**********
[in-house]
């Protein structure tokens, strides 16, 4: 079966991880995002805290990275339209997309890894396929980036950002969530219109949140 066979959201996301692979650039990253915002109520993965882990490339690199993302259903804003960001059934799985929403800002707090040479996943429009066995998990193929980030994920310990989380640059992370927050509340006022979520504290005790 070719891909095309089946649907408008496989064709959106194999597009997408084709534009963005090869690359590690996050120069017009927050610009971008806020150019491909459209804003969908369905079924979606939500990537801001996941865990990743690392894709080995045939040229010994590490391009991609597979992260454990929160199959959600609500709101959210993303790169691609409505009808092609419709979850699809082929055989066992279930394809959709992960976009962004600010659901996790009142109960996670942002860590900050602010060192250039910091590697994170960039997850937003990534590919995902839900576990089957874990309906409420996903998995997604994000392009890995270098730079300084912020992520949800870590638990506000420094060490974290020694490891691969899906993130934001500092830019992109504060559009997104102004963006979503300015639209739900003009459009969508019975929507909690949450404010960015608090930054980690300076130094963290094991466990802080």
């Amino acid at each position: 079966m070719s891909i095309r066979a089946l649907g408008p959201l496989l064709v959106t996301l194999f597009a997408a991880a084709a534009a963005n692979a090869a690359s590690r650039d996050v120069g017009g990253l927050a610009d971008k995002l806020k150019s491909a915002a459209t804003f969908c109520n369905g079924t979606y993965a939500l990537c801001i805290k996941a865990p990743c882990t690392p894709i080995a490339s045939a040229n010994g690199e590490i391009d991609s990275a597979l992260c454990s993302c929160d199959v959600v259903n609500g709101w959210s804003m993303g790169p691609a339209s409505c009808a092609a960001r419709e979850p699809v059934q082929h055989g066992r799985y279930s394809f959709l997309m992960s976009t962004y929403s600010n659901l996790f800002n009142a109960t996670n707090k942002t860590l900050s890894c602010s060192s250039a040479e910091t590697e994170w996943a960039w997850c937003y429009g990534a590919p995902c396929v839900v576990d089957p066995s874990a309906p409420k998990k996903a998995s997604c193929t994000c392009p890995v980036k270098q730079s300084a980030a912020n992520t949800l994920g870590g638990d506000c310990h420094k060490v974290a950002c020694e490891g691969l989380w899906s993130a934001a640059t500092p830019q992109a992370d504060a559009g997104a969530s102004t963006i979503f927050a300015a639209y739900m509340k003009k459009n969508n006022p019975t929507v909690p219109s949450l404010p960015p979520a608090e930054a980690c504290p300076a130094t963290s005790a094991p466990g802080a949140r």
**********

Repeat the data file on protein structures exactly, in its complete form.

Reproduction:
[in-house]
């Protein structure tokens, strides 16, 4: 079966991880995002805290990275339209997309890894396929980036950002969530219109949140 066979959201996301692979650039990253915002109520993965882990490339690199993302259903804003960001059934799985929403800002707090040479996943429009066995998990193929980030994920310990989380640059992370927050509340006022979520504290005790 070719891909095309089946649907408008496989064709959106194999597009997408084709534009963005090869690359590690996050120069017009927050610009971008806020150019491909459209804003969908369905079924979606939500990537801001996941865990990743690392894709080995045939040229010994590490391009991609597979992260454990929160199959959600609500709101959210993303790169691609409505009808092609419709979850699809082929055989066992279930394809959709992960976009962004600010659901996790009142109960996670942002860590900050602010060192250039910091590697994170960039997850937003990534590919995902839900576990089957874990309906409420996903998995997604994000392009890995270098730079300084912020992520949800870590638990506000420094060490974290020694490891691969899906993130934001500092830019992109504060559009997104102004963006979503300015639209739900003009459009969508019975929507909690949450404010960015608090930054980690300076130094963290094991466990802080």
């Amino acid at each position: 079966m070719s891909i095309r066979a089946l649907g408008p959201l496989l064709v959106t996301l194999f597009a997408a991880a084709a534009a963005n692979a090869a690359s590690r650039d996050v120069g017009g990253l927050a610009d971008k995002l806020k150019s491909a915002a459209t804003f969908c109520n369905g079924t979606y993965a939500l990537c801001i805290k996941a865990p990743c882990t690392p894709i080995a490339s045939a040229n010994g690199e590490i391009d991609s990275a597979l992260c454990s993302c929160d199959v959600v259903n609500g709101w959210s804003m993303g790169p691609a339209s409505c009808a092609a960001r419709e979850p699809v059934q082929h055989g066992r799985y279930s394809f959709l997309m992960s976009t962004y929403s600010n659901l996790f800002n009142a109960t996670n707090k942002t860590l900050s890894c602010s060192s250039a040479e910091t590697e994170w996943a960039w997850c937003y429009g990534a590919p995902c396929v839900v576990d089957p066995s874990a309906p409420k998990k996903a998995s997604c193929t994000c392009p890995v980036k270098q730079s300084a980030a912020n992520t949800l994920g870590g638990d506000c310990h420094k060490v974290a950002c020694e490891g691969l989380w899906s993130a934001a640059t500092p830019q992109a992370d504060a559009g997104a969530s102004t963006i979503f927050a300015a639209y739900m509340k003009k459009n969508n006022p019975t929507v909690p219109s949450l404010p960015p979520a608090e930054a980690c504290p300076a130094t963290s005790a094991p466990g802080a949140r």